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Rio+20 - Big Decisions Avoided

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05 July 2012

Big international meetings shy away from big decisions

Over the last week, global leaders have discussed debt, Greece, Sustainable Development Goals and jobs.

The headline outcomes were not big and bold, rather they tended to go over old ground.

But in case you missed some of the non-headline decisions, there were some positive moves on issues that affect poor communities...

In Los Cabos, Mexico, where G20 leaders met, there were a few positive steps amidst the fluff of pronouncements.

Food security: The UK, Canada and Australia took first steps to increase investment in research and development to benefit smallholder farmers.

Tax: Leaders have encouraged all countries, including tax havens, to adopt a convention which would make it compulsory for them to share financial information.

Transparency: The Anti-Corruption Working Group was given an extended mandate but there was nothing new on transparency in extractive industries e.g. oil, iron ore, copper)

So, not much to cheer, but that means we have to keep leaders to account.

You can find out the commitments of individual G20 nation here.

Days later, a huge gathering of leaders from politics, business, unions and NGOs gathered in Rio. It was another lackluster affair full of sound but signifying little. The positives for the least powerful people and nations could be summarized under two headings.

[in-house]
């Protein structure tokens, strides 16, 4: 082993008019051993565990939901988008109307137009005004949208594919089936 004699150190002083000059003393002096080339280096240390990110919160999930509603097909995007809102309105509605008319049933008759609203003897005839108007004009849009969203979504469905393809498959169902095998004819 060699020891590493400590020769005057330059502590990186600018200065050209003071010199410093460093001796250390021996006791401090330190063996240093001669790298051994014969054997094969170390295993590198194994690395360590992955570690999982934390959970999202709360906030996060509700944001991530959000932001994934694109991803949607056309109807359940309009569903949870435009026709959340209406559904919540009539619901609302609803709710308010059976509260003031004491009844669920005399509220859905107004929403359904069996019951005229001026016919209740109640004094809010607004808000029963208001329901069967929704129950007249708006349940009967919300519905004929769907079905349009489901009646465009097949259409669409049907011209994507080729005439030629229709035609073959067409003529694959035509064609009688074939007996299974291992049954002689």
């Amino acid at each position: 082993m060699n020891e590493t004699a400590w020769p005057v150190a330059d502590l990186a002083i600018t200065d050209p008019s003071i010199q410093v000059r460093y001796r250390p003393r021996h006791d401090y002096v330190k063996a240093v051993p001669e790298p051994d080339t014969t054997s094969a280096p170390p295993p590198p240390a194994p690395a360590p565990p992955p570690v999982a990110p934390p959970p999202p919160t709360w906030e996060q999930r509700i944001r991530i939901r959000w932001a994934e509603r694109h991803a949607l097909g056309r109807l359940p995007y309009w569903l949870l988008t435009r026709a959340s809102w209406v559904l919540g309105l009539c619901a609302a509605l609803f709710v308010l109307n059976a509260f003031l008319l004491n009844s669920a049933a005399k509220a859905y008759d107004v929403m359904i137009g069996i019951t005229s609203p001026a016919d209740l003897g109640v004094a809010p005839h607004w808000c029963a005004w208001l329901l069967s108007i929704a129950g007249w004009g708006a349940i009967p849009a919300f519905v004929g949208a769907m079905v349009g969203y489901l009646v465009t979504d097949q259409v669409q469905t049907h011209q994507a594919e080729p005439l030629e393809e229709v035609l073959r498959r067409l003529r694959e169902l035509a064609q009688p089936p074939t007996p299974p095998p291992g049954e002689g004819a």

Sustainability: Leaders have committed to create a new set of sustainable development goals (SDGs) which will set the direction of global development work from 2015. The SDGs could help take the best aspects of the MDGs and add aspects that take into account sustainability of the world’s resources. This is a first step to life after the MDGs.

GDP+: There was broad agreement that measuring economic output with an emphasis on growth is not adequate. well-being and the cost of any growth on our natural resources needs to be measured. Jeffrey Sachs, respected economist put it this way in the Guardian, “Money matters and especially for the poor. But once you reach a certain level of wellbeing, the additional gains are very small and perhaps not there at all. The US has tripled its per capital GDP over the last 50 years but there has not even been a twitch of the needle in raising wellbeing.”

So it was a disappointing week for optimists and a satisfying week for pessimists. The economic woes of wealthy nations pushed everything else from the spotlight. Small steps but no giant leap for mankind.

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